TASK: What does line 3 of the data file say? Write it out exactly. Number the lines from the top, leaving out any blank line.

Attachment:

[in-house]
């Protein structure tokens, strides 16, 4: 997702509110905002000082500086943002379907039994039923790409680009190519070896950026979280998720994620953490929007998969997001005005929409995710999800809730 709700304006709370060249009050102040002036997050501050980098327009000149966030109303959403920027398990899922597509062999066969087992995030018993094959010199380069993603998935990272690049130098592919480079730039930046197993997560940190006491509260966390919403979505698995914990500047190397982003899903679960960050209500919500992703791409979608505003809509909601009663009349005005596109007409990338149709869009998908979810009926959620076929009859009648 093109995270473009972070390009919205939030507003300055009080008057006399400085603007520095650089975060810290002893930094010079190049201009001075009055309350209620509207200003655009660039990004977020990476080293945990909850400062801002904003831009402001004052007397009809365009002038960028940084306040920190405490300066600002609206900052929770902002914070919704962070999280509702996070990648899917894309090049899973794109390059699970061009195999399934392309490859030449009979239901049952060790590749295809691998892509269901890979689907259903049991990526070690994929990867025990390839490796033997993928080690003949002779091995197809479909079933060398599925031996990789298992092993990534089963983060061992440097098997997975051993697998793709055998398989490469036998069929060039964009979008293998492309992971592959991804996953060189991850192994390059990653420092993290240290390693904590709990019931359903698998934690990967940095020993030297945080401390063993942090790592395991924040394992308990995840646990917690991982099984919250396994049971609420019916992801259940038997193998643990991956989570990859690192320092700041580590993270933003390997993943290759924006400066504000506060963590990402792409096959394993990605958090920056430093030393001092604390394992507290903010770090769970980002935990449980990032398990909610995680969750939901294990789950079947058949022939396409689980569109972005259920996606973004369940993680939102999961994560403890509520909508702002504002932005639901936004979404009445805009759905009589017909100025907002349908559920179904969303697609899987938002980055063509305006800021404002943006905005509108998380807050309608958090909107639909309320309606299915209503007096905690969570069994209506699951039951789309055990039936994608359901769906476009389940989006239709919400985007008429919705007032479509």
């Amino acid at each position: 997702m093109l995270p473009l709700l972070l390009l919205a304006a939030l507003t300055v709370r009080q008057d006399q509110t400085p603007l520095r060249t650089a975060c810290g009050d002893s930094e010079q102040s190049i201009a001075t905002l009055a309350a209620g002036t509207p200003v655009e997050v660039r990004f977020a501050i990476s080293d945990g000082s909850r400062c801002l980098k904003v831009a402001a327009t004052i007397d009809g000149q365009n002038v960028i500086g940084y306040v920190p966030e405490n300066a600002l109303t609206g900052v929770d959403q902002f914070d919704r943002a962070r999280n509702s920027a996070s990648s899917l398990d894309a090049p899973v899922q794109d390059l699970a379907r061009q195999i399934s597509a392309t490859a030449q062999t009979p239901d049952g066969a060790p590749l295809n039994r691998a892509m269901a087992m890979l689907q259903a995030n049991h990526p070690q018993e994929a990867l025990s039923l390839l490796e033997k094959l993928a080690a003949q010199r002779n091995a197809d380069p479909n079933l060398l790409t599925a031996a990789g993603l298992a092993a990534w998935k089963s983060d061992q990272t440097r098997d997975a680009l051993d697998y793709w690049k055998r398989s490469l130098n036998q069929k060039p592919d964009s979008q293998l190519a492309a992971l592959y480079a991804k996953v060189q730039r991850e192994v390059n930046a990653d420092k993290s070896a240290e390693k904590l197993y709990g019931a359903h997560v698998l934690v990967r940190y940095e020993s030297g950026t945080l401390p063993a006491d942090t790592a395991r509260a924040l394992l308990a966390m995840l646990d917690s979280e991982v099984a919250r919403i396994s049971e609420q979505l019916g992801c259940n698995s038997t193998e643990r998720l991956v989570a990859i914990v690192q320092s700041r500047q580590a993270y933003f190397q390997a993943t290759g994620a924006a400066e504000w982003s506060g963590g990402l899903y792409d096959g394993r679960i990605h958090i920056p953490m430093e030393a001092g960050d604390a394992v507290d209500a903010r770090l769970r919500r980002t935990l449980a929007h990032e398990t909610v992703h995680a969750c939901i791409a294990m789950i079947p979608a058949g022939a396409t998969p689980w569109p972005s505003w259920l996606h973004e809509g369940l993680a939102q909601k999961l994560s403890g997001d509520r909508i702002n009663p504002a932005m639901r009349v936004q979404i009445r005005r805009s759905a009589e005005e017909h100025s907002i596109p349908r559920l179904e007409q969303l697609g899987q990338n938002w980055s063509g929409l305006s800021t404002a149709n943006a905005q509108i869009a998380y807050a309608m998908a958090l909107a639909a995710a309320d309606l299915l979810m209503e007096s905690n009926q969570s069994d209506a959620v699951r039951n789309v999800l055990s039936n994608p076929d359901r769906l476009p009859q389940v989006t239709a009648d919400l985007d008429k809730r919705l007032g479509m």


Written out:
């Amino acid at each position: 997702m093109l995270p473009l709700l972070l390009l919205a304006a939030l507003t300055v709370r009080q008057d006399q509110t400085p603007l520095r060249t650089a975060c810290g009050d002893s930094e010079q102040s190049i201009a001075t905002l009055a309350a209620g002036t509207p200003v655009e997050v660039r990004f977020a501050i990476s080293d945990g000082s909850r400062c801002l980098k904003v831009a402001a327009t004052i007397d009809g000149q365009n002038v960028i500086g940084y306040v920190p966030e405490n300066a600002l109303t609206g900052v929770d959403q902002f914070d919704r943002a962070r999280n509702s920027a996070s990648s899917l398990d894309a090049p899973v899922q794109d390059l699970a379907r061009q195999i399934s597509a392309t490859a030449q062999t009979p239901d049952g066969a060790p590749l295809n039994r691998a892509m269901a087992m890979l689907q259903a995030n049991h990526p070690q018993e994929a990867l025990s039923l390839l490796e033997k094959l993928a080690a003949q010199r002779n091995a197809d380069p479909n079933l060398l790409t599925a031996a990789g993603l298992a092993a990534w998935k089963s983060d061992q990272t440097r098997d997975a680009l051993d697998y793709w690049k055998r398989s490469l130098n036998q069929k060039p592919d964009s979008q293998l190519a492309a992971l592959y480079a991804k996953v060189q730039r991850e192994v390059n930046a990653d420092k993290s070896a240290e390693k904590l197993y709990g019931a359903h997560v698998l934690v990967r940190y940095e020993s030297g950026t945080l401390p063993a006491d942090t790592a395991r509260a924040l394992l308990a966390m995840l646990d917690s979280e991982v099984a919250r919403i396994s049971e609420q979505l019916g992801c259940n698995s038997t193998e643990r998720l991956v989570a990859i914990v690192q320092s700041r500047q580590a993270y933003f190397q390997a993943t290759g994620a924006a400066e504000w982003s506060g963590g990402l899903y792409d096959g394993r679960i990605h958090i920056p953490m430093e030393a001092g960050d604390a394992v507290d209500a903010r770090l769970r919500r980002t935990l449980a929007h990032e398990t909610v992703h995680a969750c939901i791409a294990m789950i079947p979608a058949g022939a396409t998969p689980w569109p972005s505003w259920l996606h973004e809509g369940l993680a939102q909601k999961l994560s403890g997001d509520r909508i702002n009663p504002a932005m639901r009349v936004q979404i009445r005005r805009s759905a009589e005005e017909h100025s907002i596109p349908r559920l179904e007409q969303l697609g899987q990338n938002w980055s063509g929409l305006s800021t404002a149709n943006a905005q509108i869009a998380y807050a309608m998908a958090l909107a639909a995710a309320d309606l299915l979810m209503e007096s905690n009926q969570s069994d209506a959620v699951r039951n789309v999800l055990s039936n994608p076929d359901r769906l476009p009859q389940v989006t239709a009648d919400l985007d008429k809730r919705l007032g479509m």